The Long Thaw of Winter

By , March 8, 2010 at 2:42 pm

It seems like there are really only a handful of snowfalls here in Minnesota.  Sure when they come they dump a few feet of snow, but really I’m only remembering a real snowfall only three maybe four times this season.  What’s different about Minnesota is that the snow here sticks, and it sticks all season long. Just like the sedimentary layers of the limestone that make up most of the bedrock here, the layers of winter have started gently melting away and I think we’ve uncovered the snow from the first snowfall this season.  It’s a good thing too because for the life of us we haven’t been able to roll a snowball all season as the weather has been too cold, only making that squeaky snow that falls apart in your hands.  We finally made a snowman the other day (see the video), and decided to go out for a walk by the Zumbro River just yesterday.  Here are some pictures that came from our little adventure or in our winter sediment.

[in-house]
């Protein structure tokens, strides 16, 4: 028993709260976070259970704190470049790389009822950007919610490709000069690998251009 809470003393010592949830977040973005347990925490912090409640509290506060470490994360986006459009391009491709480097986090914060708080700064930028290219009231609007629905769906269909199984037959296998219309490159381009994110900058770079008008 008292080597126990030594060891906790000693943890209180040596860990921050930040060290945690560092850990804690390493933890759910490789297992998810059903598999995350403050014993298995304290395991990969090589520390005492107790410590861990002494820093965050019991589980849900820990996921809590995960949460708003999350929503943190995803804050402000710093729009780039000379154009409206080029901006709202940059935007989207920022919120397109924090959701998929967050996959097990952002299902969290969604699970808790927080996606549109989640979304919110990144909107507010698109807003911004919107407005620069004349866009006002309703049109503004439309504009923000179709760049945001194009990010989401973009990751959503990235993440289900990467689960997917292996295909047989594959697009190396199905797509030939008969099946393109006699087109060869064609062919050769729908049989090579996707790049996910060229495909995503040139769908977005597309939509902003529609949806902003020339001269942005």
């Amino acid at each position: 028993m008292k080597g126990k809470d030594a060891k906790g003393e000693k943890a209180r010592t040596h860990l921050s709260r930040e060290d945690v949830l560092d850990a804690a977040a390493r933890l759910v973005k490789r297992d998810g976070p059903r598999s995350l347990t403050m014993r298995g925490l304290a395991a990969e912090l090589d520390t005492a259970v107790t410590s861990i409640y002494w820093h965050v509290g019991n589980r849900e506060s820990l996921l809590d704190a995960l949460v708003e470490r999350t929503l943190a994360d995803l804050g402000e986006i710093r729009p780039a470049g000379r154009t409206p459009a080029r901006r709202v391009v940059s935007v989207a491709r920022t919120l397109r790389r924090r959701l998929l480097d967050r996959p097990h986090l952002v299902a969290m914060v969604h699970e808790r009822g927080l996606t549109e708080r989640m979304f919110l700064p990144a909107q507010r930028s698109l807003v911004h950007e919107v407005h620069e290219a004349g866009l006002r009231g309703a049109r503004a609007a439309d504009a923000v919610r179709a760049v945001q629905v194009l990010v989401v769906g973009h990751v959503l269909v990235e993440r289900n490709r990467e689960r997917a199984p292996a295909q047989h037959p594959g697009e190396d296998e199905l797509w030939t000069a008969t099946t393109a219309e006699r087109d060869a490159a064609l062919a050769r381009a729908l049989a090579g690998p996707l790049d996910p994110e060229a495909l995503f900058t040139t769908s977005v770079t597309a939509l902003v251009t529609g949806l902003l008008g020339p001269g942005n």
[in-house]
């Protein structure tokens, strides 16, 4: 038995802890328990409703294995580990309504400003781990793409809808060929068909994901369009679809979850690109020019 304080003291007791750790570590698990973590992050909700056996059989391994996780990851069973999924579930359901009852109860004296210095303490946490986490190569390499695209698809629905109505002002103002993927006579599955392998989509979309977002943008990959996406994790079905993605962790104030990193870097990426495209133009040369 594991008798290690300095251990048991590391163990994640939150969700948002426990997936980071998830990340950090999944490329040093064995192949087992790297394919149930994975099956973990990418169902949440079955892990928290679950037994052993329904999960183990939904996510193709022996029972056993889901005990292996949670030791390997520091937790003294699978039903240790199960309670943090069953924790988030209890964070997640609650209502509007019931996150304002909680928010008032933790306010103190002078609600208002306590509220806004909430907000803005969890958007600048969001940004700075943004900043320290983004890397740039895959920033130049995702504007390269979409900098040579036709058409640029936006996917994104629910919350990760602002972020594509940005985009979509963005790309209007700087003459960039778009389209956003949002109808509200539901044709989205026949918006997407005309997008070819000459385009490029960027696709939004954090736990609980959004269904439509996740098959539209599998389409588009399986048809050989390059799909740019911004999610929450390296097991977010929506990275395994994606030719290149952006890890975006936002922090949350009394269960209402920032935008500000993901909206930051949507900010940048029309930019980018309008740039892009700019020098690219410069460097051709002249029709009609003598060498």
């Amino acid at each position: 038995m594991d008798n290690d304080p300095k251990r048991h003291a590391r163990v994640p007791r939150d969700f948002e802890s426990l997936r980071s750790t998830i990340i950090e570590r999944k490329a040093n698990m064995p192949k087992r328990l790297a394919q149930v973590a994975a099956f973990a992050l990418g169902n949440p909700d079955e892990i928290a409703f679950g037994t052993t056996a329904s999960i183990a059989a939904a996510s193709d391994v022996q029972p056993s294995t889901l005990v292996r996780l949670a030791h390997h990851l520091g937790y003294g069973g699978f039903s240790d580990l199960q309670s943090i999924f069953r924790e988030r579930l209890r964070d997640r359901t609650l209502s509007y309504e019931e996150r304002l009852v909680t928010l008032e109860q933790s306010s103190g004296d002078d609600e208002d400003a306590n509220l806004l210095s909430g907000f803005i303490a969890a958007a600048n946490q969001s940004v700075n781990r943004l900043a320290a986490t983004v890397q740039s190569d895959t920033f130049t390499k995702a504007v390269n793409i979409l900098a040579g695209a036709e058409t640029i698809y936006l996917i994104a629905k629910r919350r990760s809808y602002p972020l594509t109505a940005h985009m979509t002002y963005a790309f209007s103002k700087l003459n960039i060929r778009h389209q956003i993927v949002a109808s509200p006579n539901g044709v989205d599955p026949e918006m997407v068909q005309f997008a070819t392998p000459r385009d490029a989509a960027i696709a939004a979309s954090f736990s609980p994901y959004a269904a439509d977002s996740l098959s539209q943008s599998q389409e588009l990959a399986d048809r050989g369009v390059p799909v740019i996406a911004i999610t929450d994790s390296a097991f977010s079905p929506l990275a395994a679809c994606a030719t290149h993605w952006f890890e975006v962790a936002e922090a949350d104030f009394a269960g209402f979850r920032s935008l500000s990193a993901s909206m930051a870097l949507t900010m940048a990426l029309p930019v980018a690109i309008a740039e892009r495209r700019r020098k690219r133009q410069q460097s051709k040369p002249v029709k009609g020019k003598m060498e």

“Zumbro River in Winter” –  Rochester, MN

Zumbro River Winter Pond Panorama

One Response to “The Long Thaw of Winter”

  1. Joy says:

    I love that picture of David with that wonder in his eyes.

    The sediment I’m remembering now, from the melting snow in Cambridge, was all the dust and soot on top of each snowfall, that during the thaw, would melt down onto the next layer, until the last crust of snow was just black with it until it all melted into the mud underneath. In Rochester it may not be so urban (or polluted), so your melting snow may actually stay relatively white.

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